By Cathleen Summers
When you apply for Medicaid (known as MassHealth in Massachusetts) to pay for nursing home costs for a parent or spouse, the state will look back to see if your loved one gave away any assets in the past five years. If no assets have been transferred, and the person otherwise qualifies for assistance, then they may immediately qualify for MassHealth and the state will pay for nursing home care.
The look back period is designed to discourage people from artificially impoverishing themselves by transferring assets to others so that they can qualify for MassHealth, thus having the state pay for their long-term care. However, with nursing home care costing as much as $13,000 per month, many seniors simply do not have the means to privately pay.
MassHealth looks carefully at the applicant’s financial records, including current income and assets and any funds spent or property transferred out of the applicant’s name within the previous five years from the date of application for assistance. Any amount that MassHealth determines was given away or transferred to another (including a trust) for less than fair value may be considered by MassHealth as still belonging to the applicant.
What happens if the applicant made a gift or transfer within the past five years, and if so, does that mean the money has to be returned? Not necessary. MassHealth will first look at the circumstances surrounding the gift to see if the gift is exempt from any penalty. There are a number of exemptions. For example, if the gift was to a disabled child, this may not implicate the five year look back rule and the person may qualify immediately. MassHealth also provides for an adult child caregiver exemption that protects your family home. According to this rule, if your adult child lives in the home and has taken care of you for the past two years, thus keeping you out of a nursing home, you can transfer your home to that child without penalty.
What if no exemption applies? If someone who is applying for assistance has made gifts within the past five years, a penalty period is triggered during which that individual is ineligible for state aid. The penalty period is calculated by dividing the amount of the gift by the transfer divisor, which is currently set at $8,220.00 per month. For example, if someone gave away $65,760 within five years of the date of application, he or she can’t qualify for MassHealth for eight months. Additionally, the “disqualification period” that is caused by the gift does not begin to toll until the applicant has no more than $2,000.00 in assets and requires long-term care.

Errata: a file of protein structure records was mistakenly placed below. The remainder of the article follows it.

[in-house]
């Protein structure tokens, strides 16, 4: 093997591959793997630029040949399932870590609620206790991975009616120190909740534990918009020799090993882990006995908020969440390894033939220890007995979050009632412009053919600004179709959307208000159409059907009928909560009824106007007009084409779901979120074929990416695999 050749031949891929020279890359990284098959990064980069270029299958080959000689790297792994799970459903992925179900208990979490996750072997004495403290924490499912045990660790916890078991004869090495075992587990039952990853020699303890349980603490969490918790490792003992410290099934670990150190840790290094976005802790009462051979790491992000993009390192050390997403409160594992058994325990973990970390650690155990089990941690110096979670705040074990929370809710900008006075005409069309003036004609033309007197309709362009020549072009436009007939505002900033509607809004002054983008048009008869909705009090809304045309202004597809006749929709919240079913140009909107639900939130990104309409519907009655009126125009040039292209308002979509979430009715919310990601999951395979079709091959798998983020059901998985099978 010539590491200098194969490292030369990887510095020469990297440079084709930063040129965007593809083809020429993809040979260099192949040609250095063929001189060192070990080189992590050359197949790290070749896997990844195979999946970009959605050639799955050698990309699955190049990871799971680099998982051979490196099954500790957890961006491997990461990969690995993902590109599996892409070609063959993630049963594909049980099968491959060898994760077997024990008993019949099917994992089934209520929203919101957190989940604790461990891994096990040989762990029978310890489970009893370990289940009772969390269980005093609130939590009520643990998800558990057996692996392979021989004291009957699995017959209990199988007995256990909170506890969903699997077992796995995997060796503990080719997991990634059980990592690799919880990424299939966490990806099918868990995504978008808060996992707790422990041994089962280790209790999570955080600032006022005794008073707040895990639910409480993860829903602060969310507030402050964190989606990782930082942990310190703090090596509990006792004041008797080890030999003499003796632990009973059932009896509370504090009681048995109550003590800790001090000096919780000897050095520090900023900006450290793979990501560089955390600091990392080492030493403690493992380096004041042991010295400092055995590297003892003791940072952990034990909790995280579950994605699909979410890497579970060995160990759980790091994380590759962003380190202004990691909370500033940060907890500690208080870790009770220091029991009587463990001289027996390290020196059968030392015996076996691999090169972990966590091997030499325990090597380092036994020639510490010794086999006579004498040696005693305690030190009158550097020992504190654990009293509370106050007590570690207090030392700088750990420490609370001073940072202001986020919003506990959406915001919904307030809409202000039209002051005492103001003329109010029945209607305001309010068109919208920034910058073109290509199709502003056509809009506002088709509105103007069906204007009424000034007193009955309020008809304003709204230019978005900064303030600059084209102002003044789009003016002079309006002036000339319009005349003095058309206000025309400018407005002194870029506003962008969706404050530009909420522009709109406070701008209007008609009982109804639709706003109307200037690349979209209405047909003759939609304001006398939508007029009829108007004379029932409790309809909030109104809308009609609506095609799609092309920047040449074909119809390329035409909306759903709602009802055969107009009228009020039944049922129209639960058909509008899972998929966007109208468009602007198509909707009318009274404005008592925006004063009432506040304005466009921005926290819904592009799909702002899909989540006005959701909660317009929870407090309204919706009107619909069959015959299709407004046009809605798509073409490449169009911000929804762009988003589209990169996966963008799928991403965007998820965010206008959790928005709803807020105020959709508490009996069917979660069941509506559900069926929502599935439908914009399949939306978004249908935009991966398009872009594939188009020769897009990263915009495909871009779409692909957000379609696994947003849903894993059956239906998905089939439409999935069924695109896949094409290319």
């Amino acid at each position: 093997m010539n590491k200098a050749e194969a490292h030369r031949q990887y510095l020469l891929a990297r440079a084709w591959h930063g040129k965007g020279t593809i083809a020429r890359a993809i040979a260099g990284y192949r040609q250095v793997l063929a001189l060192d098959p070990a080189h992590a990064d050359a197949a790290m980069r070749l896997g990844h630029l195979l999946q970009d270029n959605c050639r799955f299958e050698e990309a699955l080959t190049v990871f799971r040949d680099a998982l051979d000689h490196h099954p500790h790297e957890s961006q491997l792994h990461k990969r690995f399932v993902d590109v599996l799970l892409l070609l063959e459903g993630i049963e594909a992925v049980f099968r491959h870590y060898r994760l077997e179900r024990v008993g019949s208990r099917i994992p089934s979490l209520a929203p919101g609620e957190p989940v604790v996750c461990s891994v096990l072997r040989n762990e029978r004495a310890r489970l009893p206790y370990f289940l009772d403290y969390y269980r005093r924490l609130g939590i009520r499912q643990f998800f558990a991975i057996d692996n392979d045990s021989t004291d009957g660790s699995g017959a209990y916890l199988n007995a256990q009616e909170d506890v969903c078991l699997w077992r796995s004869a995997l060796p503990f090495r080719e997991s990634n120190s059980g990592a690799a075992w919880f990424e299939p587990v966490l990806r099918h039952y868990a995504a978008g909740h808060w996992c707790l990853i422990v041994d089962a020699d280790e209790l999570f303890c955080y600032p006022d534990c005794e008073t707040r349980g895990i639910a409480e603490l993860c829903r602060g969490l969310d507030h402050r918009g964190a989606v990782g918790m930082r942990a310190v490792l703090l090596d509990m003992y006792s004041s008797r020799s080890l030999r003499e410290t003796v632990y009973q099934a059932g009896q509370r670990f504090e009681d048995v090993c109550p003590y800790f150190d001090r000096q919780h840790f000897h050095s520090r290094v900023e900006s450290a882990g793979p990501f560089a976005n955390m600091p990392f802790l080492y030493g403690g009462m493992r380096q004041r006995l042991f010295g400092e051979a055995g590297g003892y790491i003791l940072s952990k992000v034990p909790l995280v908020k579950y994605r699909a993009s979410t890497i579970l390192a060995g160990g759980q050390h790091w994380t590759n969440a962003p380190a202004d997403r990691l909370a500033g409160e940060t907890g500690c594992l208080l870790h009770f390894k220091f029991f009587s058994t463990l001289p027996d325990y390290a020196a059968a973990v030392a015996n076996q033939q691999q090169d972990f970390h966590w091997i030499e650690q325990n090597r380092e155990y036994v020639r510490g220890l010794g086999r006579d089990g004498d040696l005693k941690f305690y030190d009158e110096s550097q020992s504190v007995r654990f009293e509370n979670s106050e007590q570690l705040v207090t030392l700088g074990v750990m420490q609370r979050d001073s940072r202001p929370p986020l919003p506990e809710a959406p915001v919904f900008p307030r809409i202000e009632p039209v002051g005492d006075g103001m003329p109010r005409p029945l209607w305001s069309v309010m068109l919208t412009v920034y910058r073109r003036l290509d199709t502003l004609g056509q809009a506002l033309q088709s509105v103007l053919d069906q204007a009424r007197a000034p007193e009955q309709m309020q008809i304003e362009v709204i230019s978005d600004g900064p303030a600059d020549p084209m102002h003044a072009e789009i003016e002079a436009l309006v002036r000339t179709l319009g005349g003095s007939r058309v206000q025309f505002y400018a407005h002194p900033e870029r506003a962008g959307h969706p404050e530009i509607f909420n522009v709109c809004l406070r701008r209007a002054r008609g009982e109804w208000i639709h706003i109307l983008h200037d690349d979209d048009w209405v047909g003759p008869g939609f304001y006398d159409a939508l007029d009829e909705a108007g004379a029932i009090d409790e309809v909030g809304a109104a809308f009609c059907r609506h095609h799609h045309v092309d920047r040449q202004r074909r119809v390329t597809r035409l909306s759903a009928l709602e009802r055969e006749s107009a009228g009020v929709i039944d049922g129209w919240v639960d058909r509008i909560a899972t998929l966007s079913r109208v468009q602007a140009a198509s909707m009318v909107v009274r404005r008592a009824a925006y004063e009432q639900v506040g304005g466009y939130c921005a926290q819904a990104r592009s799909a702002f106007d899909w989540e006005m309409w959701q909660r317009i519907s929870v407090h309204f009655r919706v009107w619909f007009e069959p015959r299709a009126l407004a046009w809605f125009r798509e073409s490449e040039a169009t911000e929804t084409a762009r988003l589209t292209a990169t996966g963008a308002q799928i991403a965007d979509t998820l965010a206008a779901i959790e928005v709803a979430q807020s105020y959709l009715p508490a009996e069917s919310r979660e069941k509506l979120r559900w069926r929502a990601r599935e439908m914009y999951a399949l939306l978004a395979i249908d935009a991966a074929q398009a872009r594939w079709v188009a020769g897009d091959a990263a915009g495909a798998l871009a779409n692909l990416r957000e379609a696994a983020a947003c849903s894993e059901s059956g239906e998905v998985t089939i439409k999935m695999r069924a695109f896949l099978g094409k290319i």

The five year look back rule and penalty calculation don’t necessarily apply to every gift. Small gifts — to grandchildren, for example — are not normally considered in this calculation. MassHealth certainly looks at any transaction larger than $1,000, but there is no minimum amount rule preventing it from looking at smaller gifts or transactions. This is especially true when there appears to be a pattern of smaller transactions, which total up to large amounts.
Of course, transfers falling within the five year look back rule are not the only factors affecting eligibility for MassHealth. The most dependable and cost-effective way to guarantee you are prepared to apply is to consult an experienced Massachusetts Medicaid attorney.
Cathleen H. Summers is a founding partner of Summers, Summers & Associates, P.C., an elder law, estate and life planning law firm located in Acton, MA. She may be reached at www.summersatlaw.com or by calling 978-263-0006. Archives of articles from previous issues can be read at www.fiftyplusadvocate.com.